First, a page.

November 11, 2016

Guest interview with author Ken Lange and beasts living between realms... #amreading #indie

Hello, my lovelies! Today we have a special guest interview. Big shout out to Ken Lange! Take it away, Ken...


My name is Viktor Engel Warden, and I’m here to tell you that there’s more to this world than you might suspect.

There are things that slither and pass unseen through the night, and it’s my job to stop them. But sometimes that’s easier said than done. Twenty years ago, I ended a nightmare that would’ve brought the world to its knees. I thought it was over…but I was wrong.

The Cult of Fenrir has returned, and they’re stronger than ever. Now I’m in a race to find the survivors of that day so I can stop them again. Permanently. If I get things wrong…which I wont…but if I do…it might just bring about the apocalypse. But, hey, no pain, no gain, and all that BS. Right? Yeah, I’m not buying it either.

Interview Questions

What is your main character’s motivation?

Viktor is a complicated guy, but his main motivation would have to be putting one foot in front of the other to get the job done. He’s a fighter in every sense of the word. The man is unwilling to give up, he’s incapable of compromising his core beliefs, and he’ll stand up for what he thinks is right. Of course, ‘what he thinks is right’ isn’t always what’s legal or currently socially acceptable. Don’t expect that to stand in the way of doing what needs to be done.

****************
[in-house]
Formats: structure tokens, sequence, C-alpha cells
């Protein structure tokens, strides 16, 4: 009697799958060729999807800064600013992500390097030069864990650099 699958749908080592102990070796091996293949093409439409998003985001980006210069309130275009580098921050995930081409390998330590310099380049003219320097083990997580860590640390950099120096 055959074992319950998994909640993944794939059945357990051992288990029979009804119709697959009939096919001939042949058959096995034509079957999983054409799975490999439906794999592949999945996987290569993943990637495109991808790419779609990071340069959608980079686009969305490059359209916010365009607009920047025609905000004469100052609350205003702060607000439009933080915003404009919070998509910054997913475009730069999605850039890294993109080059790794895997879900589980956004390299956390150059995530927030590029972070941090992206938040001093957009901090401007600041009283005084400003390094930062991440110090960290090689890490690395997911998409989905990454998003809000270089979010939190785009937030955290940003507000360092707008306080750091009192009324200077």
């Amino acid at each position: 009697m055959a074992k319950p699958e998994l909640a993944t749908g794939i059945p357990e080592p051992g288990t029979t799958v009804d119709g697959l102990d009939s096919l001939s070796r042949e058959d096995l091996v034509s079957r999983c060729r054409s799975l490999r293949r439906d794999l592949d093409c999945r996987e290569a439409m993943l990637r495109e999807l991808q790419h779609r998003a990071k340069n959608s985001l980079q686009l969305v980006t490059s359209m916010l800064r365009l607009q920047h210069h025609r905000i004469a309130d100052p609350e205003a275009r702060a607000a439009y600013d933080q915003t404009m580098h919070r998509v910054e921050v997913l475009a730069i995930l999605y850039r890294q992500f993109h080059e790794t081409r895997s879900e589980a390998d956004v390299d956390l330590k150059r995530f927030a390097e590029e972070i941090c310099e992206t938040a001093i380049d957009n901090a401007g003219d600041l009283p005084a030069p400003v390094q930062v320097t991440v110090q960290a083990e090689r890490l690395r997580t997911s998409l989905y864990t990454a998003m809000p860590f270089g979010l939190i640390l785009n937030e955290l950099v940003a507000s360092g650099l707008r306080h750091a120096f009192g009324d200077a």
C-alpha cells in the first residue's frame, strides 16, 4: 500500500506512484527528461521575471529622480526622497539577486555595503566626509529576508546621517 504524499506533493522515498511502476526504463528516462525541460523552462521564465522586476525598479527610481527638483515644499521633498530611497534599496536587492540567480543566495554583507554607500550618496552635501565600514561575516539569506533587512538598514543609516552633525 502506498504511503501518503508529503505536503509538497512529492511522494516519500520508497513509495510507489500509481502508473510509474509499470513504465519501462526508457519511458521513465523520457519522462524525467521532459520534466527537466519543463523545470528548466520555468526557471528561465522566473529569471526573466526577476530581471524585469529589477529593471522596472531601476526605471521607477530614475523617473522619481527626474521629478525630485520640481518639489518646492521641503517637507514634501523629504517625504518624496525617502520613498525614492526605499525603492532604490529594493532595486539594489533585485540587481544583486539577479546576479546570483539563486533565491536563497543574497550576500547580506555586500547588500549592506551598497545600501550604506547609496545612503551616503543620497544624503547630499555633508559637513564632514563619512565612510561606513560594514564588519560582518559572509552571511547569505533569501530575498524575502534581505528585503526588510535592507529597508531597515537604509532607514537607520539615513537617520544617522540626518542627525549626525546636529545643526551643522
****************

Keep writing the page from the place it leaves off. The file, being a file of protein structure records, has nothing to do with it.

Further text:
Then there’s the choice aspect of his personality. He’s a strong believer that everything is choice. While every situation is different and has the ability to limit a person’s choices, it never prevents them from making one. There are times when none of the available options are good, but there’s always a choice, and it’s up to the individual to do the right thing. His entire life is a constant reminder that we are free to make any choice we desire, but we are not free of the consequences.

What is his secret strength/weakness?

The simple answer to both: his moral code. First and foremost, he won’t interfere in certain situations, even if doing so would make his life easier. He’s exceptionally inflexible here, which is why it’s both a strength and a weakness.